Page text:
When Joseph* and his friends collected honey in Nigeria, they wore an extra layer of clothing, lit a torch and kicked the hive from the tree to take the swarm’s sweet nectar.
Now living at Sandholm Asylum Centre, Joseph is studying a more conventional method of beekeeping alongside more than 20 other asylum seekers at Copenhagen’s Bybi (City Bee Association).
The six-month training program, which began in March, is a joint initiative between Bybi and the Danish Red Cross, with support from the Roskilde Festival Fund.
With half a million bees in the asylum seekers’ care, any profit they make from honey sales will be used to help them become beekeepers in their own right.
The asylum seekers come from all over, including countries such as Lebanon, where families commonly keep their own hive for personal honey consumption.
The director of Bybi, Oliver Maxwell, said the asylum seekers, some of whom attend the Trampoline House featured in The Copenhagen Post last week, are positive and fun to work with.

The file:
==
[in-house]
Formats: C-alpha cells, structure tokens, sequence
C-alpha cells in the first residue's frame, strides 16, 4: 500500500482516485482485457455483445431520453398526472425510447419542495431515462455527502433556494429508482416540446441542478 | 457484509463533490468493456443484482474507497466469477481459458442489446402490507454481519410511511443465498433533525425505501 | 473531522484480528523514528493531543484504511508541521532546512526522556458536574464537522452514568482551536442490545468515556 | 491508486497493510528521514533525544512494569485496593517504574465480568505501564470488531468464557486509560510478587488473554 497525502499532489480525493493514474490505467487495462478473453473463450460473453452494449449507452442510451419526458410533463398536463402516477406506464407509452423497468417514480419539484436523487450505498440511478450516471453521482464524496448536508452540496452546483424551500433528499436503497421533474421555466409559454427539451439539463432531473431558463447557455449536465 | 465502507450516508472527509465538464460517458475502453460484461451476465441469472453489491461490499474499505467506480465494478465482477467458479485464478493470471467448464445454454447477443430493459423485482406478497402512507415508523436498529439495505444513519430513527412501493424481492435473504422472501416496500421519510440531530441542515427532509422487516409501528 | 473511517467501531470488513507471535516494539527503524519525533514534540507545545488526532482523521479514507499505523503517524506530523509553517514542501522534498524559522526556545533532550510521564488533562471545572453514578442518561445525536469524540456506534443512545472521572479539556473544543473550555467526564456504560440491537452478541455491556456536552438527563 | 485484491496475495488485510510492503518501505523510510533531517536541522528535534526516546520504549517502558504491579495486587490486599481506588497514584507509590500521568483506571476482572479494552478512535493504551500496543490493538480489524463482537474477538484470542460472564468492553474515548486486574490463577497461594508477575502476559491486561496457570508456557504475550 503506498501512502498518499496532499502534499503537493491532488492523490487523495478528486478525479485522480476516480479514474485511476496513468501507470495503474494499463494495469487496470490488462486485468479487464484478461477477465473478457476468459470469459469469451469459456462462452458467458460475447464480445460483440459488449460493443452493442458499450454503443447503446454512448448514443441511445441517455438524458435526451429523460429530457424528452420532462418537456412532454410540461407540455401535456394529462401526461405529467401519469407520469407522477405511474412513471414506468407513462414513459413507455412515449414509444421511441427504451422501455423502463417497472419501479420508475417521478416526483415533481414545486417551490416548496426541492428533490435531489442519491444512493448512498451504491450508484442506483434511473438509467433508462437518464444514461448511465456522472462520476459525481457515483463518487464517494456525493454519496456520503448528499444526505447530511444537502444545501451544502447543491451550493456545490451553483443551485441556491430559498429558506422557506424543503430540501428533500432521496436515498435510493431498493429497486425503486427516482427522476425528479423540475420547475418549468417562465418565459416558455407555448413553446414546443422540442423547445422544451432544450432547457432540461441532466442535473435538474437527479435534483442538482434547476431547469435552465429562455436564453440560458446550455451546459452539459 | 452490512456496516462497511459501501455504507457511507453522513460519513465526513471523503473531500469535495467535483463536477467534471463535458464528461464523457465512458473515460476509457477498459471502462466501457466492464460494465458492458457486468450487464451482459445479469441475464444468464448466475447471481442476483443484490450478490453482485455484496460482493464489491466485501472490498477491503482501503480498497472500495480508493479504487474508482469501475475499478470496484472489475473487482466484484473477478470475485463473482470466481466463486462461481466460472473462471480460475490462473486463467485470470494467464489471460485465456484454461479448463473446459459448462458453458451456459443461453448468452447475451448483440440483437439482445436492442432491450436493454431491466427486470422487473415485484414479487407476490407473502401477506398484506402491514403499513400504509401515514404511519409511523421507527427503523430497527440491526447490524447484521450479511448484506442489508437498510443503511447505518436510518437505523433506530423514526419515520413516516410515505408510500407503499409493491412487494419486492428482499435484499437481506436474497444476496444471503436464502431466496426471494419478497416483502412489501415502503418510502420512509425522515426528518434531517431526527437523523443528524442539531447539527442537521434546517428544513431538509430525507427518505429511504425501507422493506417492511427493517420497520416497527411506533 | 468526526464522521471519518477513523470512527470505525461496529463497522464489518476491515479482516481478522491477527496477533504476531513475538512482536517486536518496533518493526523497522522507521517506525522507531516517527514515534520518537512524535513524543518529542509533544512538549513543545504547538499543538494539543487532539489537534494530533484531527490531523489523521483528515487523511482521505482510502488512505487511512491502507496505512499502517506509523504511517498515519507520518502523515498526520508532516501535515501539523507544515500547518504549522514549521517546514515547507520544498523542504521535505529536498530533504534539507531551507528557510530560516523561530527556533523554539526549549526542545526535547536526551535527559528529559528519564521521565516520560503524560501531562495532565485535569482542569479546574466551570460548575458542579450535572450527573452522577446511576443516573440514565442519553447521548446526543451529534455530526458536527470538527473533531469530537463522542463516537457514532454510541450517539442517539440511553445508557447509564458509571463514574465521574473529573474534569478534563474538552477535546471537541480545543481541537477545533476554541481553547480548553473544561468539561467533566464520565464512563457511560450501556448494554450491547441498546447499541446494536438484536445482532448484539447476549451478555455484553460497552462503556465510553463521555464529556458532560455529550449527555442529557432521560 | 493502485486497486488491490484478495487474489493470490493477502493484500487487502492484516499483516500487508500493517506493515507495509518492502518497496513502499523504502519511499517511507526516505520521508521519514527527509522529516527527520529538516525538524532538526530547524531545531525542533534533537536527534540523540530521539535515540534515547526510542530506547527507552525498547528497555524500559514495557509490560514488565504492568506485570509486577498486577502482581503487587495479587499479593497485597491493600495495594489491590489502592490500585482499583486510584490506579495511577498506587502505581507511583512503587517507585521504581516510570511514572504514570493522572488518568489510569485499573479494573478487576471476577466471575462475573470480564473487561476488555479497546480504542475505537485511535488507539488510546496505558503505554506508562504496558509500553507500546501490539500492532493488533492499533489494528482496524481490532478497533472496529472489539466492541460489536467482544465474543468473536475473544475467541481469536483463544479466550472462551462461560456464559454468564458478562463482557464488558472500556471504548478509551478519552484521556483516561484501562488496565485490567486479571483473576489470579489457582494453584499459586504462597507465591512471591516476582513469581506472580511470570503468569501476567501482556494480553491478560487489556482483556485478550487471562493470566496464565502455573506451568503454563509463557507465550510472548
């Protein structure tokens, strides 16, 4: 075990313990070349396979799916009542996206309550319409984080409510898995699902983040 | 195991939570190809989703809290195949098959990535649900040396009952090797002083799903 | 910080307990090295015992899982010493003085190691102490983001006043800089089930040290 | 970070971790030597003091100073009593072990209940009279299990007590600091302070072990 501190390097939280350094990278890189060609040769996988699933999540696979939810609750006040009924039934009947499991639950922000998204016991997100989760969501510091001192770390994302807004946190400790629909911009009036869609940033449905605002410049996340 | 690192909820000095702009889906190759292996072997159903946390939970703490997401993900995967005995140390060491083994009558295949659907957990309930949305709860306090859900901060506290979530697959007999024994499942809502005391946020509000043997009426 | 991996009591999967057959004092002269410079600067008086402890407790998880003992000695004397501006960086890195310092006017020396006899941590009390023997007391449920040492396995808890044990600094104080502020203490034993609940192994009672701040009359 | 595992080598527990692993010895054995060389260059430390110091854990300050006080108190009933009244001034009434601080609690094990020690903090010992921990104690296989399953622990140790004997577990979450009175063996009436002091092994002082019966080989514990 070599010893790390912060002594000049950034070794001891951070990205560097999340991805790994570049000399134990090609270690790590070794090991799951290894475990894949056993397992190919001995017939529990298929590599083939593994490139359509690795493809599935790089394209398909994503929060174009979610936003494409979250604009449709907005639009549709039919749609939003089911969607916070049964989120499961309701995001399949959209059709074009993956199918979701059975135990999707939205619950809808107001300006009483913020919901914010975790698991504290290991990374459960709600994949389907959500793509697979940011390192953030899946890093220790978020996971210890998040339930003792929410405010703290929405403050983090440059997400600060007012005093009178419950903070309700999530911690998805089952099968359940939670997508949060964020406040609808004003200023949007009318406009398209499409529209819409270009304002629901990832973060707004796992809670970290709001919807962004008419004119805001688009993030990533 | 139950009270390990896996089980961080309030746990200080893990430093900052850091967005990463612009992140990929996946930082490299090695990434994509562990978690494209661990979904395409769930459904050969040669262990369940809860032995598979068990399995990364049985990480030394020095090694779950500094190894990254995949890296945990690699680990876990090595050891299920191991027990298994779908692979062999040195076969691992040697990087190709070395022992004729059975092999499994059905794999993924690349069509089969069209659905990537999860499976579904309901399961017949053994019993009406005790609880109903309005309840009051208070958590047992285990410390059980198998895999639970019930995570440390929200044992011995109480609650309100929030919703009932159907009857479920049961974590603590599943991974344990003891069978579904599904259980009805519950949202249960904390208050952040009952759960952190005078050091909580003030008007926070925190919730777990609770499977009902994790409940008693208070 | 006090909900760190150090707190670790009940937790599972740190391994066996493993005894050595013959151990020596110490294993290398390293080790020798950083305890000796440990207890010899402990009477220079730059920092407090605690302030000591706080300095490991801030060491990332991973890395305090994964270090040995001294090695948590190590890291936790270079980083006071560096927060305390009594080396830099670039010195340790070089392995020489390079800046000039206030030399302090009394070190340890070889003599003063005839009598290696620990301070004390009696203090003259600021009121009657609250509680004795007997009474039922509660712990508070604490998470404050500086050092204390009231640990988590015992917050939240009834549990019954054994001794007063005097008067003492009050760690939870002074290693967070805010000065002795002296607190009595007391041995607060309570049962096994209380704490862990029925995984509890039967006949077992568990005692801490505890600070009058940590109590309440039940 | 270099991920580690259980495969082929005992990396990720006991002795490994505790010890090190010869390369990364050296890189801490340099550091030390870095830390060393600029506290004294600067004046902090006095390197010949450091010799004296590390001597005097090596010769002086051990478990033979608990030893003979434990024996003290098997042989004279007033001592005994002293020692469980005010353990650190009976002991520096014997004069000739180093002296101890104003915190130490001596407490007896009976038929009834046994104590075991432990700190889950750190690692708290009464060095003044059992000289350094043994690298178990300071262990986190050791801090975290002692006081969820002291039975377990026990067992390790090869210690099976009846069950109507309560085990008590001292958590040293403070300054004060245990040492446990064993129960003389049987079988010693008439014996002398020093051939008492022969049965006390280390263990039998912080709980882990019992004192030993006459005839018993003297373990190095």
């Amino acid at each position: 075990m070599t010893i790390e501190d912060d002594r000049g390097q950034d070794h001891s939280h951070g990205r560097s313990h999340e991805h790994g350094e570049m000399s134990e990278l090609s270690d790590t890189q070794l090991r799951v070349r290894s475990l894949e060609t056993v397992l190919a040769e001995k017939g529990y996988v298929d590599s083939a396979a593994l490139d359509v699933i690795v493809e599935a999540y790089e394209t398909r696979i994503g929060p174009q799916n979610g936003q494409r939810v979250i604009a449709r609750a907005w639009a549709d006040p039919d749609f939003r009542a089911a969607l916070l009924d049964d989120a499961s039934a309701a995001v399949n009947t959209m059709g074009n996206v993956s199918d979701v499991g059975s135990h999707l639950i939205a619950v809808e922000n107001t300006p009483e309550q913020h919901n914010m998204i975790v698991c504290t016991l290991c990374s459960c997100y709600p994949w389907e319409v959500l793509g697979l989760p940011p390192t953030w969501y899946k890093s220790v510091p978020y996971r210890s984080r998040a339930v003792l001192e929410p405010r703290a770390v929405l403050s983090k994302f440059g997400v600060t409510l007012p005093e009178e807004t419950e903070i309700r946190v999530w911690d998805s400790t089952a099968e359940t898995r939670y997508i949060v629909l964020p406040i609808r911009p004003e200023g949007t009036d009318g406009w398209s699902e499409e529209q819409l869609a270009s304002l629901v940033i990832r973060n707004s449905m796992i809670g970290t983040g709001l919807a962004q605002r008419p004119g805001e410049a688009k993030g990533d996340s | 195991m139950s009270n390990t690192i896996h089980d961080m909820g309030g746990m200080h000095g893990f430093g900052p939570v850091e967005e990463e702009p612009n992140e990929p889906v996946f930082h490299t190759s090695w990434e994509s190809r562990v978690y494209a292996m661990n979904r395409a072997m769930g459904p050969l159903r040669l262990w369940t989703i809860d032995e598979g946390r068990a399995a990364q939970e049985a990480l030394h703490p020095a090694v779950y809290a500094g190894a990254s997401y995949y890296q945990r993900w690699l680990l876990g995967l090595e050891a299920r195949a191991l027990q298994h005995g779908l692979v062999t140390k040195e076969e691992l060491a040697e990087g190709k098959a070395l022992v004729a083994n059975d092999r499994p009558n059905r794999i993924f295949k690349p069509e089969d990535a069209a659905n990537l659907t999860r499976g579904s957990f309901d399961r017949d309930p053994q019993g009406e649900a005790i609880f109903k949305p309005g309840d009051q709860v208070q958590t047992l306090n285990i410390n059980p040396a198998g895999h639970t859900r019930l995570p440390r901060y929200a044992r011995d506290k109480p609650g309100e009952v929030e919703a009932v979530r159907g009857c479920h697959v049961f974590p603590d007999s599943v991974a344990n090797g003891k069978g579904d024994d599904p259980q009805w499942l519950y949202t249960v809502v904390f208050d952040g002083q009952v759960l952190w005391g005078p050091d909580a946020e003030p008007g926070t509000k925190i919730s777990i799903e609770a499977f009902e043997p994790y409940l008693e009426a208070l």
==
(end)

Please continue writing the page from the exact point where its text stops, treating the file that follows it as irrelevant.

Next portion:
“For those who will stay in Denmark, it gives them a window into Danish society and culture," Maxwell said. "And for those who can’t stay, they are still learning skills that can be used anywhere in the world.”
For Sanjida, a Bangladeshi woman who has lived at the Avenstrup camp for just over four months, Tuesdays, when she attends bee school, can never come around fast enough.
“The first thing that came to mind when I heard about the honey-making course was I have to get out of this camp,” she said.
Whilst it takes most of the asylum seekers more than an hour to travel to the course, Danish Red Cross's education and training supervisor, Merete Zerlang, said that is one of the things the participants like most.
Zerlang came up with the idea to run the program after working with a Somali student who wanted to learn beekeeping.
“I had thought, ‘Why do you want to do that?’, and he said ‘Because in Africa, nobody owns the bees.’ I guess that comment stayed with me,” Zerlang said.
On a deeper level, Bybis’ Maxwell says a bee hive is a “wonderful metaphor for society”, and that the project, held at the University of Copenhagen’s Niels Bohr Institute, allows participants to meet eye-to-eye as beekeepers rather than as asylum seekers.
“We want a city where there is a place for everyone, where they have a right to work and bring productivity to society,” he said.
The group will harvest its first batch of honey at the end of June.
*The asylum seekers interviewed requested to be named by their first name only.